So, what would you be doing if you were the Chancellor?

Four leading economists outline their prescription to aid Britain's recovery in today's Budget
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Indy Politics

Adam Lent, head of economics at the TUC

It's absolutely fundamental that the Government gets the economy back on track as quickly as possible. Clearly we're in the midst of a very serious recession. I don't really believe any of the words you hear about "green shoots of recovery" and it's vital under these conditions that the Government steps in to prevent things becoming any worse than they need to be, particularly with regards to unemployment.

I'd like to see a major fiscal stimulus unveiled in the Budget, which would involve a £25bn public investment programme spread over five areas to get the economy growing again. This would include a short time working subsidy to keep people in work rather than on the dole; an intermediate labour market programme to provide jobs and work experience for young people in particular; a tax credit stimulus which would reduce child poverty and put more money back into the economy; an increase in the jobseekers allowance to £75 per week; and finally a major investment to create green growth and green jobs.

Ruth Lea, head economic adviser to the Arbuthnot Banking Group

If I were Alistair Darling, I would use this crisis in public finances to re-assess what the state should be spending taxpayers' money on. To me, that means taking a scalpel to a lot of public spending programmes. He's already said he'd cut public spending by £5bn from 2007, and now he's saying he'd cut it by another £10bn from 2011, but it needs to be much more critical than that. The whole issue of what and what not to spend taxpayers' money on desperately needs to be addressed. He should be taking out £20bn or £30bn.

I think the rest of the issues people are talking about are just a sideshow. There's a lot of speculation about this being a "green" Budget, but realistically, how much money is the Government going to have to support electric cars? Given the sea of red on our public sector books, it's a total irrelevance. This Budget should be a damage limitation exercise, and there is certainly plenty of damage.

David Page, economist at Investec Securities

The top priority has to be putting in place a credible plan to reduce the budget deficits over the coming years, so I would announce fiscal tightening of fairly large proportions. We need a squeeze in pretty much every area, including a clampdown on spending across the board, down to a level that hasn't been seen since the 1990s. There are very few sacred cows here: one would like to leave education spending broadly unchanged but in reality it might be hard to justify. And I'd announce a rise in income tax, because the scale of the increase in government income that's required means that it's not going to be sufficient to settle for the odd duty tax.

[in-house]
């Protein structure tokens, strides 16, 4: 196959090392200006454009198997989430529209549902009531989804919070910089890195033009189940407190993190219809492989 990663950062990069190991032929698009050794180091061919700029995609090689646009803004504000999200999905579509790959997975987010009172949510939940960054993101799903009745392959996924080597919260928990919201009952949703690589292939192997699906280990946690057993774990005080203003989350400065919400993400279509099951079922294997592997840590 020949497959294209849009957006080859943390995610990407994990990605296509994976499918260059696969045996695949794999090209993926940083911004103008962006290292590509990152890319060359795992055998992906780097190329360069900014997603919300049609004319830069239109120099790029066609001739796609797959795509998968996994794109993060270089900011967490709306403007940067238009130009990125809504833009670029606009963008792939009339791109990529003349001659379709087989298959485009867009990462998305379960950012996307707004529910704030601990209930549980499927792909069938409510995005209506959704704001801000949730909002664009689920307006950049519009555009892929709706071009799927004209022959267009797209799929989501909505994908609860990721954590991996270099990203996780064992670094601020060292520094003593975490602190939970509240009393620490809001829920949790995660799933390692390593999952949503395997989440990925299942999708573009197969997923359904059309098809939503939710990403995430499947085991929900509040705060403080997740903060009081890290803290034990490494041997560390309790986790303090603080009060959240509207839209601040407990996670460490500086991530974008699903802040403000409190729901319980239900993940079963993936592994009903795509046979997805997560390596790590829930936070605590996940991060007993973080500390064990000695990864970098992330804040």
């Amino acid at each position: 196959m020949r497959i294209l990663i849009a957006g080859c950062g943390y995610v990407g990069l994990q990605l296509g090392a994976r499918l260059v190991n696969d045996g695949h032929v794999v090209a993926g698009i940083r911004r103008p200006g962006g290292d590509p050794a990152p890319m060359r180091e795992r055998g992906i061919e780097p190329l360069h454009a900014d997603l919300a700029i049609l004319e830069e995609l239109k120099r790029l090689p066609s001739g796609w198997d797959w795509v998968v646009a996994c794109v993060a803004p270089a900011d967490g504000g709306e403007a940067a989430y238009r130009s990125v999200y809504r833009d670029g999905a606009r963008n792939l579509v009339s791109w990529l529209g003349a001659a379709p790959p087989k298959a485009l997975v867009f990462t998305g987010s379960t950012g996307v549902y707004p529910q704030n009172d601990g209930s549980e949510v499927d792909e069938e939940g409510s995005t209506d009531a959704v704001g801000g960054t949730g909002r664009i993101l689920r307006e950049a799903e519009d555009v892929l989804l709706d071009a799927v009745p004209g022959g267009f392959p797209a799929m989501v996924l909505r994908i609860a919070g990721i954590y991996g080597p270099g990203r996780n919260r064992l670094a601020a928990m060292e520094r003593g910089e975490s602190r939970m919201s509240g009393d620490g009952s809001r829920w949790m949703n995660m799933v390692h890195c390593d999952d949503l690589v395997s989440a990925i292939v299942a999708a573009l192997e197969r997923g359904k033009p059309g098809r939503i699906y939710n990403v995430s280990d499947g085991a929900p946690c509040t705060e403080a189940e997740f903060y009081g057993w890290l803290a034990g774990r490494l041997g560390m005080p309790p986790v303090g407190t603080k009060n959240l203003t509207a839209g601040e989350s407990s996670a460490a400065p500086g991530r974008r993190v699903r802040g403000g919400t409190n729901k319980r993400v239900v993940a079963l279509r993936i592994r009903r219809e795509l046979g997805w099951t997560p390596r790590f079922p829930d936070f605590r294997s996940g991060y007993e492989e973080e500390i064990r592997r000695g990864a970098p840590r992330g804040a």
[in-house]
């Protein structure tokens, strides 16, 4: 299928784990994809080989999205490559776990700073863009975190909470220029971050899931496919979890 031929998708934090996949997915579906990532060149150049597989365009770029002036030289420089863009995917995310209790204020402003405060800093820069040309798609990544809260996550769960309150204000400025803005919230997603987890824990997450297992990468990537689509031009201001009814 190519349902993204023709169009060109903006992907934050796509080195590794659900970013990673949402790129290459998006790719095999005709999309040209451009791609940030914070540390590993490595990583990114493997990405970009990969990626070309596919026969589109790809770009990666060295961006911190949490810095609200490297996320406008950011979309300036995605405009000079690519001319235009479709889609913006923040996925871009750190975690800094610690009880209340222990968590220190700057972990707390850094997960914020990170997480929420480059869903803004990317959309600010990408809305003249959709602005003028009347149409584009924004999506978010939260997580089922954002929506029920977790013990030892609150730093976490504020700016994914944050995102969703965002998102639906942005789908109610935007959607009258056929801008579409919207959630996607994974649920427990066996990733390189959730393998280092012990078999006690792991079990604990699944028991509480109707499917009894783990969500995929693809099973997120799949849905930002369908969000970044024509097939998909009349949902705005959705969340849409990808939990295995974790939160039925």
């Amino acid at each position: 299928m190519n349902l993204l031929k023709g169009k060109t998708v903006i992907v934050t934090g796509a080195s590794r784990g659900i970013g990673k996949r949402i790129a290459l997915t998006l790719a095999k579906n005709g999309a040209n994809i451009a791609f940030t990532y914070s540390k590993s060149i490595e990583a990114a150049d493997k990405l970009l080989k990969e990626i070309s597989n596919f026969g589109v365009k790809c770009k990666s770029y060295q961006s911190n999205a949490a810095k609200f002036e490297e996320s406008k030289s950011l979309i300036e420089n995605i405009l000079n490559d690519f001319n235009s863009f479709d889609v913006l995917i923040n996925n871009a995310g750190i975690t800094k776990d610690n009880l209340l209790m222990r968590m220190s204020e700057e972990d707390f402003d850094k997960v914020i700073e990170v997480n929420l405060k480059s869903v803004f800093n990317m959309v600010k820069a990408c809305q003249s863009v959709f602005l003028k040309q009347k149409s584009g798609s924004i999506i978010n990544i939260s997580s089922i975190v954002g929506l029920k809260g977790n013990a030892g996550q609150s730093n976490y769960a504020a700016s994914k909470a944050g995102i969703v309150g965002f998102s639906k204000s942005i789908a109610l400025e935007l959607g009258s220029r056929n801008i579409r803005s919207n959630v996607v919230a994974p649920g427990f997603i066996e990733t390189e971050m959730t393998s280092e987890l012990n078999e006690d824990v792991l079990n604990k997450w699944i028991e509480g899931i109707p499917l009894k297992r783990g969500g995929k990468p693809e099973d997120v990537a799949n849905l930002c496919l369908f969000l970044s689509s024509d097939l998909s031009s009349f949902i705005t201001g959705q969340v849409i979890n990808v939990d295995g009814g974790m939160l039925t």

Mr Darling's problem is that this fiscal tightening would come months before a general election, which Labour might lose, but I think that the markets would appreciate the candidness of a Chancellor that looked like he was planning into a new parliament.

Professor Peter Spencer, chairman of the Institute of Economic Affairs' Shadow Monetary Policy Committee

It's a tricky one. Alistair Darling has to do three things: satisfy the financial markets that there are some fiscal rules left; show how he can raise taxes without pushing the economy back into recession; and above all, defer everything until the other side of the general election to help his party.

If I were him I'd put the date at which the current budget must be balanced back to 2020, because it's very significant in green terms [the Government has promised to significantly reduce the UK's carbon emissions by then], and I would reinforce the theme by going for a lot of green taxation now. Selling carbon permits, for example, could be a big money spinner.

I would also put VAT back up to 17.5 per cent and promise to increase it to 20 per cent in 2012. This would get people to spend, rather than save. But he's so far adrift that even these deferrals won't really generate the kind of cash that he needs to close the books.